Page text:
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June 05th, 2020
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gary damronMY PERSPECTIVE, Gary Damron

 

Many of us certainly have time on our hands, and there have been numerous posts suggesting how to make this time count. Last Sunday was one of the few days since I became a Christian that we didn’t attend a church service on Sunday. Visiting our daughter out of state, we found no churches meeting in person. We spent Sunday driving to the coast, listening to one of our favorite preachers on YouTube, and we found a streamed church service. I reflected on how we have relegated ourselves to gathering together only once a week. Many believers see every day as sacred, but the importance of gathered worship and fellowship is still essential for support and encouragement. 

The early church gathered “daily in one accord” after the Jewish custom. People are watching warily to see how far governments will go with limitation of freedoms. Much has been written recently about how the church can continue to be the church when we cannot meet. Hopefully we learn our lessons well enough that we can continue serving Christ and others after our buildings reopen. It’s good to remember that God never intended for paid ministers to be the only ones doing his work. 

One emphasis during this time has been on prayer and calling upon the Lord. A recurring phrase has echoed from the Lord’s Prayer, “deliver us from evil.” I used to interpret this only as, “don’t let bad things happen to us.” But through the years I’ve come to believe it is just as important to pray that the Lord “deliver us from doing evil.” Worse than a life-threatening event - whether it’s physical well-being or our way of life - is to do evil (sin) against God or our fellows.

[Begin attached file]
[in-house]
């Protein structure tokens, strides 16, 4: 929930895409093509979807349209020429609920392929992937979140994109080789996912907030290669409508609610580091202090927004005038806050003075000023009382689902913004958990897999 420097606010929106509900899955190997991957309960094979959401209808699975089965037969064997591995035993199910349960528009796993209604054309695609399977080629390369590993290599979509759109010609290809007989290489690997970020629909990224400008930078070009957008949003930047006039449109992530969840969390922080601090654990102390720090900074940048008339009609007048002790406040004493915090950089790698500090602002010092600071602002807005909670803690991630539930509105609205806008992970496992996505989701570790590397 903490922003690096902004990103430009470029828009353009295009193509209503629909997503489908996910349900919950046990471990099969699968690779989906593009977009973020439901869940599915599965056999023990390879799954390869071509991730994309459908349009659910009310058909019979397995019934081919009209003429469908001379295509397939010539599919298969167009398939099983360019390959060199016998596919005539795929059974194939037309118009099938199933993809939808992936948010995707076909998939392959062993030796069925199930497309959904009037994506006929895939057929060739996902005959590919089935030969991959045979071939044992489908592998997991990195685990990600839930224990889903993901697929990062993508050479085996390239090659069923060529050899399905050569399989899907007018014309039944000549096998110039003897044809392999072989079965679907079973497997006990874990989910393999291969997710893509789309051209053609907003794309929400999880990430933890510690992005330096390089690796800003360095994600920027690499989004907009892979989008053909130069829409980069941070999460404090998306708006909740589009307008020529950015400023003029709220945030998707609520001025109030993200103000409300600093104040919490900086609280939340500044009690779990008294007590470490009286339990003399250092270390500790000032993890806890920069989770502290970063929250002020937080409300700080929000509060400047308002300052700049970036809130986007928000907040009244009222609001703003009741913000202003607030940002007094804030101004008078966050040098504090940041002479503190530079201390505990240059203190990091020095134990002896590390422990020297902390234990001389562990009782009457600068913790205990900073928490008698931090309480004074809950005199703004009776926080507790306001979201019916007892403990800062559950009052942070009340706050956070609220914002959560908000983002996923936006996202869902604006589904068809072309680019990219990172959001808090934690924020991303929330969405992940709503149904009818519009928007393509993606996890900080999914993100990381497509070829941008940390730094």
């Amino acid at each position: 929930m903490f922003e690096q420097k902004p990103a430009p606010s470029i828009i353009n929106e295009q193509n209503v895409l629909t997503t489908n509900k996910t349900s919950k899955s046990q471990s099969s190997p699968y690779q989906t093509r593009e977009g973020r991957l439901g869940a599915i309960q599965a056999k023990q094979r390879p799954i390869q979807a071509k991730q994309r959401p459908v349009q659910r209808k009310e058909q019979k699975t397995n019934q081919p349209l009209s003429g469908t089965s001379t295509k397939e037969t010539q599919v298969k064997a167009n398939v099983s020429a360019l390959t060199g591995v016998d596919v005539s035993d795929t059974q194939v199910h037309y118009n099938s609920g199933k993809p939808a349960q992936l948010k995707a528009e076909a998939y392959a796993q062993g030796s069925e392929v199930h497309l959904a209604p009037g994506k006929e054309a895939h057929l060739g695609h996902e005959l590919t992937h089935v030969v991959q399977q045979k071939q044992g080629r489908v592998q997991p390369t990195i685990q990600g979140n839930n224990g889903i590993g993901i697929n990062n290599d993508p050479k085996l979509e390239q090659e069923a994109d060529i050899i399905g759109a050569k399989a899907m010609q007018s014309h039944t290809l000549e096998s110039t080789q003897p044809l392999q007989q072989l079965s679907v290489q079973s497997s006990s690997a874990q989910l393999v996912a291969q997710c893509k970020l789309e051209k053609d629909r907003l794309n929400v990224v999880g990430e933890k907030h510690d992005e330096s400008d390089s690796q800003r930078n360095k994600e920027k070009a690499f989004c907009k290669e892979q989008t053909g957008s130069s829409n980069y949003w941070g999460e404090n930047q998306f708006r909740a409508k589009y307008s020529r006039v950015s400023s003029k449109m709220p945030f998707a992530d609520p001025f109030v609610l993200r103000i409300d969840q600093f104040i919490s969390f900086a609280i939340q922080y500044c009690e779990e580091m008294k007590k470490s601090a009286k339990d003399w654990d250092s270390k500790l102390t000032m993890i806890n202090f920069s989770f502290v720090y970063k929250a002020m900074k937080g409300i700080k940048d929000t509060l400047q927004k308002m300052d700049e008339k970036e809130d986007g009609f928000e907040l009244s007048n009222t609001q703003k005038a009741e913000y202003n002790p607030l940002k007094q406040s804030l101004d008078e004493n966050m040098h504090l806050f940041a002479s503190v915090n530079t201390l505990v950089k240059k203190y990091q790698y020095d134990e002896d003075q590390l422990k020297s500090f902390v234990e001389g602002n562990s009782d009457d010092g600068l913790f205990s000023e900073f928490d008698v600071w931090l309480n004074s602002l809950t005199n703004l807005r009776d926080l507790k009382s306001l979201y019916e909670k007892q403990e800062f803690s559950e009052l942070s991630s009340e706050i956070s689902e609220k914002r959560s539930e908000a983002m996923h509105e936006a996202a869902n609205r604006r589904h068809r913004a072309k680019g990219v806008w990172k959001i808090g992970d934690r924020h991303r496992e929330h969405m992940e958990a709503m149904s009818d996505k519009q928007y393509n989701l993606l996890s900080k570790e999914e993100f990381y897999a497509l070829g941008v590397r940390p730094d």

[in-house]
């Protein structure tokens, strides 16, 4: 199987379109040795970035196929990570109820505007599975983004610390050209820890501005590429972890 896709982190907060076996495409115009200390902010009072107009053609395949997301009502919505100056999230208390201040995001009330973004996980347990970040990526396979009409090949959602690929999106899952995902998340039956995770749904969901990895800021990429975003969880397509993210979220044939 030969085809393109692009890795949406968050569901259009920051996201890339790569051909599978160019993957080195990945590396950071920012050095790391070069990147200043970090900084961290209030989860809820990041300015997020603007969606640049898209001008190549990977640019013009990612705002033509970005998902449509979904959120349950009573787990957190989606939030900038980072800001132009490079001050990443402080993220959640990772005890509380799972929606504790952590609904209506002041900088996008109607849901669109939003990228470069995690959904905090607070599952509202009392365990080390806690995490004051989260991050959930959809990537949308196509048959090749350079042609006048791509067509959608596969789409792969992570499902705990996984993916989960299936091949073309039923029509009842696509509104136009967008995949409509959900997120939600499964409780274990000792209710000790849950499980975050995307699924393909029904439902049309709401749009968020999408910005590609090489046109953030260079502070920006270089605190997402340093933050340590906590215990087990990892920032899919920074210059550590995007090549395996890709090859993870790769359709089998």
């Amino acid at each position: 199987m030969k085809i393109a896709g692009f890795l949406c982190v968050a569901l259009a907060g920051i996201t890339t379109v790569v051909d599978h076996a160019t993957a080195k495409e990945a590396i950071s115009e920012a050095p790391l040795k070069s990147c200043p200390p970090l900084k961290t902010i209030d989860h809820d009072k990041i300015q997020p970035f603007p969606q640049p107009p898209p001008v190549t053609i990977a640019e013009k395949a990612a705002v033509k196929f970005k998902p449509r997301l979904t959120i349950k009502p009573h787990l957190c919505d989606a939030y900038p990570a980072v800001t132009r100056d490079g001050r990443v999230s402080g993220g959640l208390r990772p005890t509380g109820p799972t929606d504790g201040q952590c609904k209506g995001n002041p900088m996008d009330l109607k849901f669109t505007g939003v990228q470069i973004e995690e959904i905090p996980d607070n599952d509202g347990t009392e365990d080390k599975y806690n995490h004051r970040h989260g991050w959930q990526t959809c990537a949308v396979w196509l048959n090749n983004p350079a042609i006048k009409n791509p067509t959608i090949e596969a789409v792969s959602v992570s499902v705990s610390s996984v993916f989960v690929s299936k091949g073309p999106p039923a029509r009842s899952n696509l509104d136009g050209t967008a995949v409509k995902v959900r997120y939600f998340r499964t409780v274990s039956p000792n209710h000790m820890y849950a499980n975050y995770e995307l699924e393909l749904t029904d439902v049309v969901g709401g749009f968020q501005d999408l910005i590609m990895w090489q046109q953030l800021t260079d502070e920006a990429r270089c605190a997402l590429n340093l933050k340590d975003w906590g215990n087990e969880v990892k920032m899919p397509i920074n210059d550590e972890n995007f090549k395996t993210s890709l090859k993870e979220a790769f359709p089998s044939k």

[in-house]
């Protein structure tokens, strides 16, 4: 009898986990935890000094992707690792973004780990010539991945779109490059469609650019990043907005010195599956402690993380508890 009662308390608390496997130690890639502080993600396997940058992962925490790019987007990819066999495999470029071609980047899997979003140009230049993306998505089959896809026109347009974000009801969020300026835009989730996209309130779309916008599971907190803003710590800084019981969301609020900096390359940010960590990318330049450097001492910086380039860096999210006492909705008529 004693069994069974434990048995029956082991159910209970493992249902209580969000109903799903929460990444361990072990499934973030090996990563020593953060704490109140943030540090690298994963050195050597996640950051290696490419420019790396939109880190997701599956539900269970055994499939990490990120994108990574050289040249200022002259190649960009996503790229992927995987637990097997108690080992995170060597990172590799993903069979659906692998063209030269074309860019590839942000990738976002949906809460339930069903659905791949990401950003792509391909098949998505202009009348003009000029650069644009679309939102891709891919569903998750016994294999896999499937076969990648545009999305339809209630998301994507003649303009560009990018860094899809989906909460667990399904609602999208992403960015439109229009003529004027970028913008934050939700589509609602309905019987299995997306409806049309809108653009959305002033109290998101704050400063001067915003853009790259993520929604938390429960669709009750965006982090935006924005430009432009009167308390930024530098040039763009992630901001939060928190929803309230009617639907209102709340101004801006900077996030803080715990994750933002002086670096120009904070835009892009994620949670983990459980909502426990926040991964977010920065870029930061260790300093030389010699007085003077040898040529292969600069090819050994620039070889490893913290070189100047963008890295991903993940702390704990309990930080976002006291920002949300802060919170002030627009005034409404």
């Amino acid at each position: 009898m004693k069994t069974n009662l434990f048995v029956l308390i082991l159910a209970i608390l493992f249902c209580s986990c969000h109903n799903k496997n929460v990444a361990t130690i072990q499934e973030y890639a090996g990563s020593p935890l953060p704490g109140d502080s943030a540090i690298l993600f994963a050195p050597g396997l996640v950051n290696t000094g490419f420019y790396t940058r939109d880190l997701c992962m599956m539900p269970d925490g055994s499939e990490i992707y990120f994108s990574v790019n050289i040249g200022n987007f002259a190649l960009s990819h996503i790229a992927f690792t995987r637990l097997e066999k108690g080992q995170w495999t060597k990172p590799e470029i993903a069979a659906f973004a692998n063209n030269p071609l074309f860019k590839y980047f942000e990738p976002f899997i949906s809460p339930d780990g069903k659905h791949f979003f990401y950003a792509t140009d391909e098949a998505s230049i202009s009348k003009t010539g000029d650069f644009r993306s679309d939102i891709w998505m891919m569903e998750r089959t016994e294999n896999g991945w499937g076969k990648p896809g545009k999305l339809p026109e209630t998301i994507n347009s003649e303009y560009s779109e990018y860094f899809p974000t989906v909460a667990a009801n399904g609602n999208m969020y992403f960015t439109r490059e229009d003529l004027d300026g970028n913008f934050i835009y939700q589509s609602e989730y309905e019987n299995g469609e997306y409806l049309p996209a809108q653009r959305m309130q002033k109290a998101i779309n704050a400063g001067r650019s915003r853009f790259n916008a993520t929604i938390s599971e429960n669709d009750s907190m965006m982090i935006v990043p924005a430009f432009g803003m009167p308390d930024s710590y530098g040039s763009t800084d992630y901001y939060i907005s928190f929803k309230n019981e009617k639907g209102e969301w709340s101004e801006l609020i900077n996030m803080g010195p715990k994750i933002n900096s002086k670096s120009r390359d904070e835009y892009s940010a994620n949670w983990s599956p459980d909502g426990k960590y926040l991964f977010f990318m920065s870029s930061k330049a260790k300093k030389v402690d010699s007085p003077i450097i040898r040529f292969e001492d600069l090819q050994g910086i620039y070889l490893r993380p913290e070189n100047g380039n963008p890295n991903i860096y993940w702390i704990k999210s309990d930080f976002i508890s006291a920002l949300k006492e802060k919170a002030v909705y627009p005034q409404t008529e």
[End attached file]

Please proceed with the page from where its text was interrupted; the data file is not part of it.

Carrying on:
For the past several weeks, we’ve looked at places where Jesus walked. Since we are currently by the sea (the Pacific Ocean), I thought it would be fitting to look at Jesus and his disciples on the Sea of Galilee. One of Tony Evans’ sermons recently dealt with a circumstance faced by the disciples. These men whose livelihood had been fishing suddenly found their lives threatened by a storm at sea (Mark 4:35-41). Sometimes the greatest danger lies in inner turmoil created by external problems. 

Jesus had told his followers to sail to the other side, and then he lay down in the boat and went to sleep. When a violent storm arose, these seasoned fishermen were in a panic and wakened him. “‘Do you not care?’” they asked accusingly (verse 38). Jesus rebuked the storm, and the sea became perfectly calm. 

Then he turned to them and said, “‘Why are you afraid? Do you still have no faith?’” (verse 40). Their biggest problem was not the storm. They had forgotten who Jesus was and that he was with them, nearby, in the same boat. As our granddaughter read from her storybook this morning: perhaps trials come so we can learn that our problems are too big for us, but not for our God. Storms become an opportunity for faith to grow. 

Generally it’s not easy in our busyness to wait upon the Lord. But during these times of shutdowns and sheltering in place, this could be the perfect time to wait before the Lord. 

C. S. Lewis in Reflections on the Psalms starts with a discussion on justice. In Western Christian culture, judgment creates a fear of failure, both of commission and omission. We all stand in need of mercy. Lewis introduces another concept of justice, promoted in Jewish culture, which corrects injustice and restores to the oppressed that which is rightfully theirs. 

This type of justice we can look forward to, until Christ turns it all around. Lewis asks, have we been fair in all of our dealings “with employers and employees, with husband or wife, with parents and children, in quarrels and collaborations”? Have we always attained honesty and fairness, let alone generosity? If we think we have, we must be concerned about self-righteousness or self-serving. Have we done our fair share? Or - in our anxiety and fear - have we hoarded resources (toilet paper and bread), overreacted to threats, refused to extend a helping hand, or stopped being friendly? 

In this time of waiting, let us trust God to show us our own injustice and his righteousness. As we ask for forgiveness, we begin to find freedom from fear. Then we become partners with him as deliverers of justice. 

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